Monday, July 26, 2010

The Two-Sentence Rule

The quote today, July 26, in Transform Your Life, “I respectfully decline the invitation to join your hallucination,” by Scott Adams reminds me of a very helpful “encouragement” we have in our practice: Don’t participate in any internal conversation more than two sentences long. Another, similar, guideline is: Spiritual practice does not begin until the beatings stop. Together these constitute a powerful set of reminders for who we are and how life works.

There are several basic understandings that are extremely supportive of a spiritual aspirant working to escape the “convincing’ arguments egocentric karmic conditioning puts forth for keeping one’s attention on “something wrong and not enough.” The first thing we need to get—as an intellectual understanding that moves as quickly as possible to the level of intuition and onto clarity—is that life is not dualistic. The conditioned human mind is dualistic; life is not. Life contains the human being with the ability to experience life as dualistic, but that’s not the same thing as life is dualistic.

How can we picture this? Imagine that life is a giant empty “container” the size of infinity. Now, of course, the difficulty in that endeavor is that conditioned mind, with its dualistic perspective, draws a line around the edge of infinity and wants to know what’s on the other side of that line. (It doesn’t actually want to know anything, but that’s the kind of remark that can derail a line of exploration such as this; conditioned mind will always consider it worth a try.) So, let’s put that aside and imagine our infinity has no edges, there is nothing beyond it, it is not contained in anything else—it is all there is.

“Inside” that infinity is everything that has existed, does exist, and will ever exist throughout time and space for eternity. There is nothing outside That and that That is This. Let’s say we call This the Ground of Being or Brahman or True Nature or God. Can we then see that there is no other or opposite or “separate”? There is only One and That is all that is.

It can feel when viewed through a conditioned mind by the illusion of a self that is separate, that we are having this discussion outside That. But of course we’re not because that’s not possible. There is no “outside”!

So, that’s very helpful to practice with, to move along from intellectual understanding to intuition or insight to clarity. There is nothing wrong. There are no mistakes. There is no “them.” There are no good people and bad people, no right/wrong, no past or future. This is it and it is us and we are it.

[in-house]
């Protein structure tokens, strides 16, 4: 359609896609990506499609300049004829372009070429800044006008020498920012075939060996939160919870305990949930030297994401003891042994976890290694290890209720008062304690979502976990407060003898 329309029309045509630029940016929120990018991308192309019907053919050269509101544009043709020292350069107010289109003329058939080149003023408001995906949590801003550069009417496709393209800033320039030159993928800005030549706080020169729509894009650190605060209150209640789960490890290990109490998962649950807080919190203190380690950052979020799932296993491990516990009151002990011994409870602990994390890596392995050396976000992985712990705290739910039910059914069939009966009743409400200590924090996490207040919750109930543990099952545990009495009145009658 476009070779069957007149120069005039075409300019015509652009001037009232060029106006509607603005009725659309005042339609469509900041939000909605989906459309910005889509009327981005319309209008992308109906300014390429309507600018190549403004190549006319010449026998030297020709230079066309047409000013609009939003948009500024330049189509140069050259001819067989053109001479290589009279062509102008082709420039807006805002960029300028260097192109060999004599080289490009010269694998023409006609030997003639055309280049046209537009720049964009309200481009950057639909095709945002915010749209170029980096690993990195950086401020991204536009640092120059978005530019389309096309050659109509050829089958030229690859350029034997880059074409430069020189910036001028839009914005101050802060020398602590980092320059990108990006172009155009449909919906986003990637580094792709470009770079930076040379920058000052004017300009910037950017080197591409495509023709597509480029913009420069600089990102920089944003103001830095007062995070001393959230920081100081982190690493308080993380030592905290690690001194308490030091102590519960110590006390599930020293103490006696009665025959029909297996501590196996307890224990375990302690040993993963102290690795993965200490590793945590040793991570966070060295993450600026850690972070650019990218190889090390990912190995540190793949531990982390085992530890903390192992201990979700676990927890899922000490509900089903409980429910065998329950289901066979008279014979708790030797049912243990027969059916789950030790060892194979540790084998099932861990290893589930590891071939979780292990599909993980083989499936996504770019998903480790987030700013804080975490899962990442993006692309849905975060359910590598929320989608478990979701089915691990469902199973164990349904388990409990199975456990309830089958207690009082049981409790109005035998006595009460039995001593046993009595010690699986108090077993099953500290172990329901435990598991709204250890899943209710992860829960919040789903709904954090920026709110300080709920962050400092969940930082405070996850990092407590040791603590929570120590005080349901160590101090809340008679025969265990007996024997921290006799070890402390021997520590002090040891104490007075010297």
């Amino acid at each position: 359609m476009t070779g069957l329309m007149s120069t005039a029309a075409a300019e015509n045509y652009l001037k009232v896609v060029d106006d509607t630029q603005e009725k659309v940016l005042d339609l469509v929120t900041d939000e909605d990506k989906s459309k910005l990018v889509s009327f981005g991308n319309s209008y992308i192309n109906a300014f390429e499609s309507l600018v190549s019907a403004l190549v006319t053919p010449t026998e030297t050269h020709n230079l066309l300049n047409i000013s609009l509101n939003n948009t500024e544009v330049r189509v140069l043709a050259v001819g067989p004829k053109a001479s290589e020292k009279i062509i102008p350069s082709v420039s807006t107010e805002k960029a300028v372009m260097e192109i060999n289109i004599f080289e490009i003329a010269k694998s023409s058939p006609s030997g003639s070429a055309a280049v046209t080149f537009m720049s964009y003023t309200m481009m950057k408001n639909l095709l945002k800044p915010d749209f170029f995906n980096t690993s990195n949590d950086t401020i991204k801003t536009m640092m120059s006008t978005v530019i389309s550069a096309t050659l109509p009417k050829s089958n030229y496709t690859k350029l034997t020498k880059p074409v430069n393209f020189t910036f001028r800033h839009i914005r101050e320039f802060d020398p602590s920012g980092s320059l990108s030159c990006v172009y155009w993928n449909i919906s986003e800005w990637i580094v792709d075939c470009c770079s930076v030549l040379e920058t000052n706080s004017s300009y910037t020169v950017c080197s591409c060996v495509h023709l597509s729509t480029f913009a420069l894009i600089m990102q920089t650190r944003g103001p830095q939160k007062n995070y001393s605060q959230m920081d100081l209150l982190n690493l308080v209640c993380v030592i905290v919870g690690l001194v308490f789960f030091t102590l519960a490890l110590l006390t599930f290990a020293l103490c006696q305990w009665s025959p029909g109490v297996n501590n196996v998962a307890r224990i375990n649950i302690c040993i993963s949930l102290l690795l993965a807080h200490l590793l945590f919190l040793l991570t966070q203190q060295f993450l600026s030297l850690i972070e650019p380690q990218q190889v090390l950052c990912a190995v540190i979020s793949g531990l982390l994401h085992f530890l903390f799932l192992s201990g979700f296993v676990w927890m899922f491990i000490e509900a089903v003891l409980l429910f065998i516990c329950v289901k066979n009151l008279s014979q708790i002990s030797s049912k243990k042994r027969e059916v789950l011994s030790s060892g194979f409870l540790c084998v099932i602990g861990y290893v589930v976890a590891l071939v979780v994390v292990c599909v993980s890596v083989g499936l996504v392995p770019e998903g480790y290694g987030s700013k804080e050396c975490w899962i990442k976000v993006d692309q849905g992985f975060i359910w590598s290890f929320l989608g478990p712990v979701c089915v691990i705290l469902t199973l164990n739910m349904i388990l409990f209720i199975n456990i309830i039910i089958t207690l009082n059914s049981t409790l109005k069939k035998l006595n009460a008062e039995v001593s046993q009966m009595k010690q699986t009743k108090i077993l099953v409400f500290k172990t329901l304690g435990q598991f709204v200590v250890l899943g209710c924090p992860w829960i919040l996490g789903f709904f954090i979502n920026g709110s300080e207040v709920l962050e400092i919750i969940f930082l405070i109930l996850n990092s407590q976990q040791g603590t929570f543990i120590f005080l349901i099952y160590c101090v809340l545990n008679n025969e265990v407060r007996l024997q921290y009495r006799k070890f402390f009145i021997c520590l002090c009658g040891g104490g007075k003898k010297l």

To help us get to clarity about that fact, we can practice the “two sentence rule.” Egocentric karmic conditioning/self-hate keeps the illusion of duality alive in a conversation about what’s wrong, loss, lack, deprivation, fear, urgency, the past, the future, using judgment and comparison as its tools. Its method is conversation, a conversation in the head of a human who is vulnerable to being caught in a dualistic belief system. Without that conversation the illusion of a dualistic reality cannot be maintained. Why? It cannot be maintained because there is no illusion of a separate self creating and sustaining that imaginary reality.

The Practice: Conditioned mind starts a conversation that will quickly build to the “something wrong/not enough” perspective it must create and maintain in order to support the illusion that it is real. We, practicing attending to waking up and ending suffering, listen just long enough to get a sense of which story is being spun with an intention of drawing us into unconscious collusion. We recognize the ploy and turn our attention to Here/Now/This, the breath, the space between the thoughts, returning to an experience—even if fleeting—of the infinite container in which all arises.

Within that breath, that letting go everything as This, to be This, it is quite easy to respectfully decline all invitations to join in any hallucination the illusion of separation might currently have on offer.



  1. What you focus on EXPANDS...

    Breath by breath,
    we reach a fork in the road.

    Do we follow breath leading to
    the Infinite Eternal,
    arising and dissolving like ocean waves?

    Do we treat ourselves badly? Focusing
    on projected shortcomings and mistakes?

    The Gap is the more rewarding path,
    delighting, enlivening, heartening.

    Gratitude to be reminded,
    breath by breath,
    that we can deeply train our self
    and be That Which Animates the Everything.

    In Gassho

  2. Thanks. I was just thinking of something like this. I like the two-sentence rule.